The ennobling force of art and living nature in the fairytale “Nightingale”

Hans Christian Andersen is familiar to all the children of the world. Together with a good magician Ole Lukoie, he told us dozens of good, wise and beautiful fairy tales. From him we learned about the little northern country of Denmark where the writer lived, about elves and trolls, about the tiny Thumbelina and the sad Little Mermaid. We even visited the palace of the Chinese emperor, where a living little gray bird and artful nightingale, strewn with diamonds and rubies, competed in the art of singing.

The fairytale “Nightingale” helps a person to see in a new way what he is accustomed to and ceases to appreciate. As courtiers of the Chinese emperor, people often do not notice the delights of wildlife. They all decorate their home and forget to admire the sunset, a grove outside the window. And the living nature is very close, and no palaces can compare with it.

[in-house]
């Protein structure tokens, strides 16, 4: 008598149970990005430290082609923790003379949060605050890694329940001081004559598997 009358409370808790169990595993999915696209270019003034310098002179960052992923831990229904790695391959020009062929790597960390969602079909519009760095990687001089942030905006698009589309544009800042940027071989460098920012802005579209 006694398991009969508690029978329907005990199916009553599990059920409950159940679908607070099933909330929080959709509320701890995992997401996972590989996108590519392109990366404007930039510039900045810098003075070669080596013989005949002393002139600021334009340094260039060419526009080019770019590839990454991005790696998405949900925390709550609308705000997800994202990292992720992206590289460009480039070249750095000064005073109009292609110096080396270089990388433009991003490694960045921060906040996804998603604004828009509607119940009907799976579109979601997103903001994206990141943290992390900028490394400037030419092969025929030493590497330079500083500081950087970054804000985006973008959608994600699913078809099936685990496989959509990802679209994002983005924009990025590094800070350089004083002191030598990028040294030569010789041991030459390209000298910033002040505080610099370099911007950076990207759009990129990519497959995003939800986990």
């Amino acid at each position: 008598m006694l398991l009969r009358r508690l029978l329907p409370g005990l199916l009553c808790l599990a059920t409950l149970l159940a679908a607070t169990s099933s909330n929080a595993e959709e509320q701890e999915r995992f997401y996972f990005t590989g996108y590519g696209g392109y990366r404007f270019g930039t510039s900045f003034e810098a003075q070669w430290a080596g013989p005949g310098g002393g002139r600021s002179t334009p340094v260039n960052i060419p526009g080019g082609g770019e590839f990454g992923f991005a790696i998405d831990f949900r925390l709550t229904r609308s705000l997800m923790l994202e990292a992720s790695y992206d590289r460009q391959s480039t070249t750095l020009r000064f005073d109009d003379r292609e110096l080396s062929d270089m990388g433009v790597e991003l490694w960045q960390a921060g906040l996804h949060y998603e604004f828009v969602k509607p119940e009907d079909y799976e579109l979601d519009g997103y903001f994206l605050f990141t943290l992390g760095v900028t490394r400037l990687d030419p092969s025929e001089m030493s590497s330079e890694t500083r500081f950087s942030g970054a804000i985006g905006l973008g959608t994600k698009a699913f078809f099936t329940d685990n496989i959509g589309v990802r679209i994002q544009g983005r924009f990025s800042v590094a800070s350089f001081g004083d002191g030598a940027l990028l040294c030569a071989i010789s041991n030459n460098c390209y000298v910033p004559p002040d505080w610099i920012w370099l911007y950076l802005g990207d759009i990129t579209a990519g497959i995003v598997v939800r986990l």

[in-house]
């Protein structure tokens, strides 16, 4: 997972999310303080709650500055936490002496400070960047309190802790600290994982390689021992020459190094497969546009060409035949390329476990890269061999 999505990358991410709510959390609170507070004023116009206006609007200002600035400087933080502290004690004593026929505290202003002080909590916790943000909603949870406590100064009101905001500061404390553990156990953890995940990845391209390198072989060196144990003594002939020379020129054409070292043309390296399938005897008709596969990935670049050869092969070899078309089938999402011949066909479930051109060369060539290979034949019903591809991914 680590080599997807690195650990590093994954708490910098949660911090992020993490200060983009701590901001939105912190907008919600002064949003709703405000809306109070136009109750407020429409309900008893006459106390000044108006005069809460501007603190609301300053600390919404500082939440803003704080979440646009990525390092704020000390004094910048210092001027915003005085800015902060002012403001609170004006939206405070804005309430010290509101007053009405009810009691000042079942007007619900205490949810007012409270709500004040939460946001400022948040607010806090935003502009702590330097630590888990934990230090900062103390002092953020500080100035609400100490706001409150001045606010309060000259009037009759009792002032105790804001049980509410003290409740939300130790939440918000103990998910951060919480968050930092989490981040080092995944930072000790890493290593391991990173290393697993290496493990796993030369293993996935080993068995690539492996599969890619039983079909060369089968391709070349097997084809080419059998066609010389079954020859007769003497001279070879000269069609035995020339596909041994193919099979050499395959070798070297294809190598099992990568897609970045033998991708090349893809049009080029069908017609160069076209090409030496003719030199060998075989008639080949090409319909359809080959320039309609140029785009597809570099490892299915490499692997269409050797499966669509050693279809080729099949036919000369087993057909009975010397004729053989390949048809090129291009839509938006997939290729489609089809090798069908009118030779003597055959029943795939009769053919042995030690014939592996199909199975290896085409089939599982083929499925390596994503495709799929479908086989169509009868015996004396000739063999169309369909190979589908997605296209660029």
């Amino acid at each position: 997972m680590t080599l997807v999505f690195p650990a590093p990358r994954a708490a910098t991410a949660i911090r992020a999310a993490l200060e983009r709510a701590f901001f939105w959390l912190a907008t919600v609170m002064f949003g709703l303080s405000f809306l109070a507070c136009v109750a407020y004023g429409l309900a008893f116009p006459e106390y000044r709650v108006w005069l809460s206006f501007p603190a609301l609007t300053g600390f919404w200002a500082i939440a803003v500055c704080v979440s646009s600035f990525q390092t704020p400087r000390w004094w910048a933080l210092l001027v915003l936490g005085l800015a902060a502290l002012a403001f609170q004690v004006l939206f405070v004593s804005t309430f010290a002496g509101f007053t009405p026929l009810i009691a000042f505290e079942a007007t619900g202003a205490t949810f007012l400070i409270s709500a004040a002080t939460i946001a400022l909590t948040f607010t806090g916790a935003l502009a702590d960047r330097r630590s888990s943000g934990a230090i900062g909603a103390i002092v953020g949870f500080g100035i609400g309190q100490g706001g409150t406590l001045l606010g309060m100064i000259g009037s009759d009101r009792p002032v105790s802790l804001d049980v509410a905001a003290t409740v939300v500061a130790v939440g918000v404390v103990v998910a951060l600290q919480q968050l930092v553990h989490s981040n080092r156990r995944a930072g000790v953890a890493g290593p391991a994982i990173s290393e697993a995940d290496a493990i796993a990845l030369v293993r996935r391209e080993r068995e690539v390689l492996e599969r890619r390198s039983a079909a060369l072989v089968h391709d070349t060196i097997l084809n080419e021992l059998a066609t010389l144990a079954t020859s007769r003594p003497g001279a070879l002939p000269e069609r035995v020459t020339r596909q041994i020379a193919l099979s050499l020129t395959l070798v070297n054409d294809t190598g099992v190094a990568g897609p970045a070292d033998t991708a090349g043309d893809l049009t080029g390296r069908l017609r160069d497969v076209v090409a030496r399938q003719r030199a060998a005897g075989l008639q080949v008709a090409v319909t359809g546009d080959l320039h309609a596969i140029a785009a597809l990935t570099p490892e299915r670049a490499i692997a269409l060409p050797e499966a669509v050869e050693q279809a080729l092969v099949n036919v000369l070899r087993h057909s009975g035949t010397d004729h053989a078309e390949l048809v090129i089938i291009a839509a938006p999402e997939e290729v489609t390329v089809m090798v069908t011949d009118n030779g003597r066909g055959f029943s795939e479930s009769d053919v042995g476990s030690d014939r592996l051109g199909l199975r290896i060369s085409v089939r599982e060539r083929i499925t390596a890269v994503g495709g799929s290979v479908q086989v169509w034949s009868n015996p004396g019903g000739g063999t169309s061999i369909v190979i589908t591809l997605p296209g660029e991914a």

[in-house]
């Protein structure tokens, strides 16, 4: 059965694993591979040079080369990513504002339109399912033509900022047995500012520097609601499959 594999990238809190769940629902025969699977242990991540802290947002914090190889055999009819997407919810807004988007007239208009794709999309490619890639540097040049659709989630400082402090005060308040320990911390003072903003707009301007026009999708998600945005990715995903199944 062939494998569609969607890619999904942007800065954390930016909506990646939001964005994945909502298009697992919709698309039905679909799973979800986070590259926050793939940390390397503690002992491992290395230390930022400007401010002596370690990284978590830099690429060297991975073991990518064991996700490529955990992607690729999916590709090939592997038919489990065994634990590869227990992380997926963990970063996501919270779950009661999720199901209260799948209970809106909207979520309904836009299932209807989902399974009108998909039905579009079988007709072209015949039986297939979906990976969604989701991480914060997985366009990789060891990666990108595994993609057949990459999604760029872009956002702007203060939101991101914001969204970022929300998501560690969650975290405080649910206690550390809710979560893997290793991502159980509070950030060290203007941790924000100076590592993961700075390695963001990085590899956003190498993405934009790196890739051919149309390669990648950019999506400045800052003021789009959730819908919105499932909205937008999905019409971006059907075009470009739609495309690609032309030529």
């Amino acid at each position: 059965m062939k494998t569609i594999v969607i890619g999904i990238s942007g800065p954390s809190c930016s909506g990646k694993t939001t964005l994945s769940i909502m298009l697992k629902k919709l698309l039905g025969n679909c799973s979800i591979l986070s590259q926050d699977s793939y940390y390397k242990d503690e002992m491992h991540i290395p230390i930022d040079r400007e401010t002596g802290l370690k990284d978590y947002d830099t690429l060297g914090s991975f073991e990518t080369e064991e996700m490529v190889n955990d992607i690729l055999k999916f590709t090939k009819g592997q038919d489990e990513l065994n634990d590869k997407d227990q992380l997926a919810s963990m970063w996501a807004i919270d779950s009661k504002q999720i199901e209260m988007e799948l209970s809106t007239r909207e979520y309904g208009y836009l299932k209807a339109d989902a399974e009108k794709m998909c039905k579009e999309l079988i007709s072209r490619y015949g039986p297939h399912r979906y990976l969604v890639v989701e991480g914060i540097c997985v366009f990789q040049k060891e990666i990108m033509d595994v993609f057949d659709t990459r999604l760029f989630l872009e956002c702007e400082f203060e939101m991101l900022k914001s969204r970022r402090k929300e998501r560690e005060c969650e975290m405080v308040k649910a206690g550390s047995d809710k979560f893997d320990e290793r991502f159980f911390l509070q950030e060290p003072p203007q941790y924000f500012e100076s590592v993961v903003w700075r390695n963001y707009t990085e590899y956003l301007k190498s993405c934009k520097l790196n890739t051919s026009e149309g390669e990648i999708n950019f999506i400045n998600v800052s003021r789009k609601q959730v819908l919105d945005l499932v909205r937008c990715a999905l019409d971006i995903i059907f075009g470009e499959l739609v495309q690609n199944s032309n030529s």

Nightingale flies out of the imperial palace, not only because they could not appreciate real art. He flies into the forest, because the forest is alive and beautiful, there is freedom and beauty. And I want to sing about this song. A nightingale could do it better than any, the most skillful toy. Because he felt beauty and understood people. His singing not only pleased the Chinese and foreign guests. The Nightingale enchanted with his art the death itself and drove it away from the bed of the dying emperor. And the Emperor himself, having heard the singing of a little gray bird, became kinder and better. He who can cry, listening to a nightingale, must be able to feel and understand not only art, but also people. The Nightingale promised the emperor to sing every evening at his window. “I will sing to you about the happy and unfortunate, about the good and evil that are hidden around you.”

I want to believe that the life of his subjects will be better. After all, the emperor also has a heart, and he can cry, listening to the nightingale.

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The ennobling force of art and living nature in the fairytale “Nightingale”